a) the STFC be required at each CSR to bid for and allocate specific funds to former PPARC facilities and grant funding together.This would avoid the undesired tensioning of these grants and facilities support against national facilities and the project for the development of science and innovation campuses.

Good! But will this happen?

b) the existing structure should be allowed time to develop, given it was founded on the basis of extensive positive consultation. However, at an appropriate point following the review of STFC management currently being conducted by Dr David Grant, DIUS should commission a review to examine STFC operations.

*Sigh* Another review. Great.

The next one is a bit stronger:

7. The STFC’s governance structure must be representative of the community it serves in order to gain stakeholders’ confidence going forward.

“..stakeholders’ confidence going forward”? Ugh! Who wrote that bollocks?

The Panel believes that significant damage has been done to the UK’s international reputation in some areas of the discipline of physics following the furore that was generated by the manner, timescale of changes and announcement of recent STFC funding decisions.

You can say that again.

The Panel were very concerned at the make-up of the STFC Council, both in terms of the over representation of the executive and the lack of representation of the community it serves in comparison with other Research Councils. It is understood that this structure was deliberately adopted to deal with the distinct features of STFC that arose because of its multiple missions. However, this has not best served the scientific community in some branches of science whose input was at one level below the Council. This is in sharp distinction to the practice of other Research Councils.

The Panel recommends to DIUS that the membership of STFC’s Council be broadened to include more of the stakeholders in the science activity at the highest level, and to redress the balance between executive presence and non-executive oversight.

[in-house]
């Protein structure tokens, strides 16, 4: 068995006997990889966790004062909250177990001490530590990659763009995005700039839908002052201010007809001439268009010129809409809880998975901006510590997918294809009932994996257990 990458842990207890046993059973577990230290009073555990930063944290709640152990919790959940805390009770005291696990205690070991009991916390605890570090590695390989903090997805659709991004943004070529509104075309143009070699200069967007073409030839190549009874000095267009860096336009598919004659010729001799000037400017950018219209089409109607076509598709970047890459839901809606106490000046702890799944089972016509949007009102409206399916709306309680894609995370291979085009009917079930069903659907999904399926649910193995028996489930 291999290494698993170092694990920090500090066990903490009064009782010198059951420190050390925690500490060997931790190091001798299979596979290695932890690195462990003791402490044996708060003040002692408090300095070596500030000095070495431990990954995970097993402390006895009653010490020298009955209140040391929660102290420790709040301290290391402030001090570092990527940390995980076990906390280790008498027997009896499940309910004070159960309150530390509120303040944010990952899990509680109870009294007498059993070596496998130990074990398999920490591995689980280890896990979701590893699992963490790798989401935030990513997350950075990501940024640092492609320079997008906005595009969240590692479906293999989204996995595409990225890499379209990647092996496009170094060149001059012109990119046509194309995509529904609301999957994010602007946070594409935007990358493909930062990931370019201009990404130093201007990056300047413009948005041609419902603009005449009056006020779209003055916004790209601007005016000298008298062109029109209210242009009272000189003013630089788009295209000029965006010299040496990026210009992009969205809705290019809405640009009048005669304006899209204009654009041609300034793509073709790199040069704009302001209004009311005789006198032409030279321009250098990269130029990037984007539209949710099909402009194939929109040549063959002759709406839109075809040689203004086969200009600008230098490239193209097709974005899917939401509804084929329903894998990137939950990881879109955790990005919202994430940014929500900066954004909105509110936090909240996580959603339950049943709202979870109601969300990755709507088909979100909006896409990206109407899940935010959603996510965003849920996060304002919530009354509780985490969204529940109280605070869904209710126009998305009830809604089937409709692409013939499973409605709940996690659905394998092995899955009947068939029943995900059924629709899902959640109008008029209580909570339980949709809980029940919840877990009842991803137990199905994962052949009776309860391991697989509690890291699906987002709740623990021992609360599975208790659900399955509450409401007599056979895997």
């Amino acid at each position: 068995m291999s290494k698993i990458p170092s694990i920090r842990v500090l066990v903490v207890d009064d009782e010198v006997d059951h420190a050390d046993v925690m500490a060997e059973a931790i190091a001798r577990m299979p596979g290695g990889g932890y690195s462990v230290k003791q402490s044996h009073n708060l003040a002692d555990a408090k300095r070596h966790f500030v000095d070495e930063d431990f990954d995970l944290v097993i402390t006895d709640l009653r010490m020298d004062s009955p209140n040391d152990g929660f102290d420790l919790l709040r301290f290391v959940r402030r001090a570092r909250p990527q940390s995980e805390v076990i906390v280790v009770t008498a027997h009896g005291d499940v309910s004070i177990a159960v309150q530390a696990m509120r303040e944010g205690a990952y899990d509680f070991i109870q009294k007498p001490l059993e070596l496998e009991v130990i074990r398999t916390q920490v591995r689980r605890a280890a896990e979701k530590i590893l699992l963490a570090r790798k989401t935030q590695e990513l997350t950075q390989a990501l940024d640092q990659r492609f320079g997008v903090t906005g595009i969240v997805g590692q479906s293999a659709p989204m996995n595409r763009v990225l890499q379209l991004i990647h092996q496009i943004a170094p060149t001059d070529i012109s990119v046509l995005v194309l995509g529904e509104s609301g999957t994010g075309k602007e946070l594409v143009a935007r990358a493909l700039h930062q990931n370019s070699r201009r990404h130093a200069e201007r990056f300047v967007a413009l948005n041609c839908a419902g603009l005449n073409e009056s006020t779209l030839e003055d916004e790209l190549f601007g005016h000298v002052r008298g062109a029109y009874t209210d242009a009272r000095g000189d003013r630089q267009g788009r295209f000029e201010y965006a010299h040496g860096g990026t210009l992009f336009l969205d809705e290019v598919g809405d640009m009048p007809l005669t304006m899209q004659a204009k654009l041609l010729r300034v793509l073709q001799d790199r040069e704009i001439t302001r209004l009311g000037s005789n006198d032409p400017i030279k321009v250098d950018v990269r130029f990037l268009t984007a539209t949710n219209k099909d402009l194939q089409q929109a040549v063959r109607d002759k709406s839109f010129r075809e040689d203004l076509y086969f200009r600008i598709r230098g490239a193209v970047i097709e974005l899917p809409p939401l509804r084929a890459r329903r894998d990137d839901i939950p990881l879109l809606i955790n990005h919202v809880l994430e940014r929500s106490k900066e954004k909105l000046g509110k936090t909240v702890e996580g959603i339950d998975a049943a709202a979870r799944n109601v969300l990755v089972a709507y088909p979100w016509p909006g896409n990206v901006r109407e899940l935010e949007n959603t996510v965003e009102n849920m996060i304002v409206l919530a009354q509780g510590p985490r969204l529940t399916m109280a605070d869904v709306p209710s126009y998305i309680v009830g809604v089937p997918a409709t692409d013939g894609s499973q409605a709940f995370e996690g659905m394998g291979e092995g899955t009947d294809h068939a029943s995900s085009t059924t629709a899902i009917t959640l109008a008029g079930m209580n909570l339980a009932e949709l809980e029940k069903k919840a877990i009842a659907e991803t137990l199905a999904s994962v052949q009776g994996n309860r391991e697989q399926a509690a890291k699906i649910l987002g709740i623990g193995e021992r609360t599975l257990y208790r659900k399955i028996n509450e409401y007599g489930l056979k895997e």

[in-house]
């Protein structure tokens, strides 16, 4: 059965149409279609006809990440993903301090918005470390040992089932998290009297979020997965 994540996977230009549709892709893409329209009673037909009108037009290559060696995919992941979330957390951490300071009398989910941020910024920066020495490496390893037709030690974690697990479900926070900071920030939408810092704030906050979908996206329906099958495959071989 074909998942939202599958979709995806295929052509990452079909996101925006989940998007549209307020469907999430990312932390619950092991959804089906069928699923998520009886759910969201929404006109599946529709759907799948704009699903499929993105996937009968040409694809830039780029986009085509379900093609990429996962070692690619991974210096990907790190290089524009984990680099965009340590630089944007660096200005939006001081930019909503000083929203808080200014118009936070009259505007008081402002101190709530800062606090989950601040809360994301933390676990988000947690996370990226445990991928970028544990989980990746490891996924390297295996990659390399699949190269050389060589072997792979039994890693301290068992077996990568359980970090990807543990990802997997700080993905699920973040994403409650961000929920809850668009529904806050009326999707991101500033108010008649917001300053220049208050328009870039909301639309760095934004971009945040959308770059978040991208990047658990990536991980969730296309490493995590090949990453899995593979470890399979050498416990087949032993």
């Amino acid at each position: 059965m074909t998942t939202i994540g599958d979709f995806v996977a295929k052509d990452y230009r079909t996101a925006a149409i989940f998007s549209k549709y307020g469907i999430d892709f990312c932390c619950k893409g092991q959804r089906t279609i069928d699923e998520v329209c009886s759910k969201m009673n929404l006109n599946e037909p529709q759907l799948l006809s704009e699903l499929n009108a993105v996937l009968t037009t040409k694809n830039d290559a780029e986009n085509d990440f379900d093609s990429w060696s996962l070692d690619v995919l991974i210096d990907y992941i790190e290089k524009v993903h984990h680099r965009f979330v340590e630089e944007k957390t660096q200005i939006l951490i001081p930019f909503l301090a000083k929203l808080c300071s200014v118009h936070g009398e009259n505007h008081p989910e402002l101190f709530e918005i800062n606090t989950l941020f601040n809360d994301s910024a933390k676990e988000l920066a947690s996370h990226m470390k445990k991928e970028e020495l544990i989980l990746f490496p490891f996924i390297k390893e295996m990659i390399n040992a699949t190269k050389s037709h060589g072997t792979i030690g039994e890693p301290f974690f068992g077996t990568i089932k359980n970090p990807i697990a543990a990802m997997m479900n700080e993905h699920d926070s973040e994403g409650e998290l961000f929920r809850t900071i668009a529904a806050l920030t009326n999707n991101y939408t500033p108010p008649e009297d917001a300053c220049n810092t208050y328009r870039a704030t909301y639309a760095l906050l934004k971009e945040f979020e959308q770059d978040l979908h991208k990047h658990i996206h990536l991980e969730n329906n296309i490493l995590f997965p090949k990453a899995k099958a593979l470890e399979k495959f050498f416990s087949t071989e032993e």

Somebody must have deleted the sentence about having to get a new Chief Executive.

I’m sure there’ll be a lot more on physics blogs when there’s been time to digest the whole report, and if I think I’ve missed anything at a first reading I may post some more myself.

Companion Piece

Posted in Books, Talks and Reviews with tags on October 1, 2008 by telescoper

I’ve just heard that my review of The Oxford Companion to Cosmology, by Andrew Liddle and Jon Loveday (both from the University of Sussex) has just been published in the journal Classical and Quantum Gravity. If you don’t have access to CQG then you can still get the review as long as you’re quick as it is available here free of charge for 30 days.

Bad Penny Blues

Posted in Jazz, Music with tags , on October 1, 2008 by telescoper

I knew I could’t blog for long without writing something about a great hero of mine, the inimitable Humphrey Lyttelton, better known to his many fans as “Humph”. He died earlier this year (on April 25 2008, at the age of 86) of complications following a heart operation. News of his death came as a massive shock to me, as it had never really occured to me that one day he would be no more. Tributes to him in the media were unsurprisingly glowing in their admiration.

In later years, Humph was best known as the chairman of the long-running radio comedy show I’m Sorry I Haven’t a Clue, subtitled “The Antidote to Panel Games” in which his gravelly but perfectly elocuted voice, schoolmasterish manner and impeccable comic timing proved the perfect foil to the antics of Barry Cryer, Tim Brooke-Taylor, Graeme Garden and many other contributors. I hope I get the chance to say a bit more about this programme in due course, as I treasure my collection of recordings of shows that still make me laugh at the umpteenth listening.